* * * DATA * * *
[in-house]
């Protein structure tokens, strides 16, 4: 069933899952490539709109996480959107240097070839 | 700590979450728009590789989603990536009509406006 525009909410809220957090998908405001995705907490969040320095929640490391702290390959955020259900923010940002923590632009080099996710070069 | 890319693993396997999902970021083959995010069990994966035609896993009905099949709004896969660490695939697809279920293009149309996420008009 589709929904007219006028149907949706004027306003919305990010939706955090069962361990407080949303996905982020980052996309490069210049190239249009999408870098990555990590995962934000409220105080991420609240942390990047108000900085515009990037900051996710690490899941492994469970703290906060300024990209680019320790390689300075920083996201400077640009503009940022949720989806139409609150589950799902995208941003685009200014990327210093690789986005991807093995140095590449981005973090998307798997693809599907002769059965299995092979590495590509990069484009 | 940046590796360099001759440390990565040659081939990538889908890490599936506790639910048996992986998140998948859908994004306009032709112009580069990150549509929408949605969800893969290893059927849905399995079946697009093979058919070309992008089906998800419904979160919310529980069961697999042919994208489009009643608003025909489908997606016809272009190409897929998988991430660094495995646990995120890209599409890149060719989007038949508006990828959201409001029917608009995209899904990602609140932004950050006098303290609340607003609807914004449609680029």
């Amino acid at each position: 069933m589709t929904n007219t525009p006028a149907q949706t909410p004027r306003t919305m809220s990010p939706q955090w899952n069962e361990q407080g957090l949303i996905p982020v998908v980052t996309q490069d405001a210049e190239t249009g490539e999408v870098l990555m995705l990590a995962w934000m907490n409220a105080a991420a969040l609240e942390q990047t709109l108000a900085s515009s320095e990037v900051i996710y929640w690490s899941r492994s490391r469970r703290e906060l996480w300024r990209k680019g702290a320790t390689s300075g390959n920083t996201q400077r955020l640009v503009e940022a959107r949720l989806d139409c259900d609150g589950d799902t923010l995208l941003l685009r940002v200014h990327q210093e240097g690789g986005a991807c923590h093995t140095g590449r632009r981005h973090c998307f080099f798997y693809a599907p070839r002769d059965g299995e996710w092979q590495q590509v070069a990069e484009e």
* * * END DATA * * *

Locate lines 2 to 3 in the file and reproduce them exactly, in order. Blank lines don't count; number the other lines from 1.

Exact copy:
């Protein structure tokens, strides 16, 4: 069933899952490539709109996480959107240097070839 | 700590979450728009590789989603990536009509406006 525009909410809220957090998908405001995705907490969040320095929640490391702290390959955020259900923010940002923590632009080099996710070069 | 890319693993396997999902970021083959995010069990994966035609896993009905099949709004896969660490695939697809279920293009149309996420008009 589709929904007219006028149907949706004027306003919305990010939706955090069962361990407080949303996905982020980052996309490069210049190239249009999408870098990555990590995962934000409220105080991420609240942390990047108000900085515009990037900051996710690490899941492994469970703290906060300024990209680019320790390689300075920083996201400077640009503009940022949720989806139409609150589950799902995208941003685009200014990327210093690789986005991807093995140095590449981005973090998307798997693809599907002769059965299995092979590495590509990069484009 | 940046590796360099001759440390990565040659081939990538889908890490599936506790639910048996992986998140998948859908994004306009032709112009580069990150549509929408949605969800893969290893059927849905399995079946697009093979058919070309992008089906998800419904979160919310529980069961697999042919994208489009009643608003025909489908997606016809272009190409897929998988991430660094495995646990995120890209599409890149060719989007038949508006990828959201409001029917608009995209899904990602609140932004950050006098303290609340607003609807914004449609680029």
């Amino acid at each position: 069933m589709t929904n007219t525009p006028a149907q949706t909410p004027r306003t919305m809220s990010p939706q955090w899952n069962e361990q407080g957090l949303i996905p982020v998908v980052t996309q490069d405001a210049e190239t249009g490539e999408v870098l990555m995705l990590a995962w934000m907490n409220a105080a991420a969040l609240e942390q990047t709109l108000a900085s515009s320095e990037v900051i996710y929640w690490s899941r492994s490391r469970r703290e906060l996480w300024r990209k680019g702290a320790t390689s300075g390959n920083t996201q400077r955020l640009v503009e940022a959107r949720l989806d139409c259900d609150g589950d799902t923010l995208l941003l685009r940002v200014h990327q210093e240097g690789g986005a991807c923590h093995t140095g590449r632009r981005h973090c998307f080099f798997y693809a599907p070839r002769d059965g299995e996710w092979q590495q590509v070069a990069e484009e």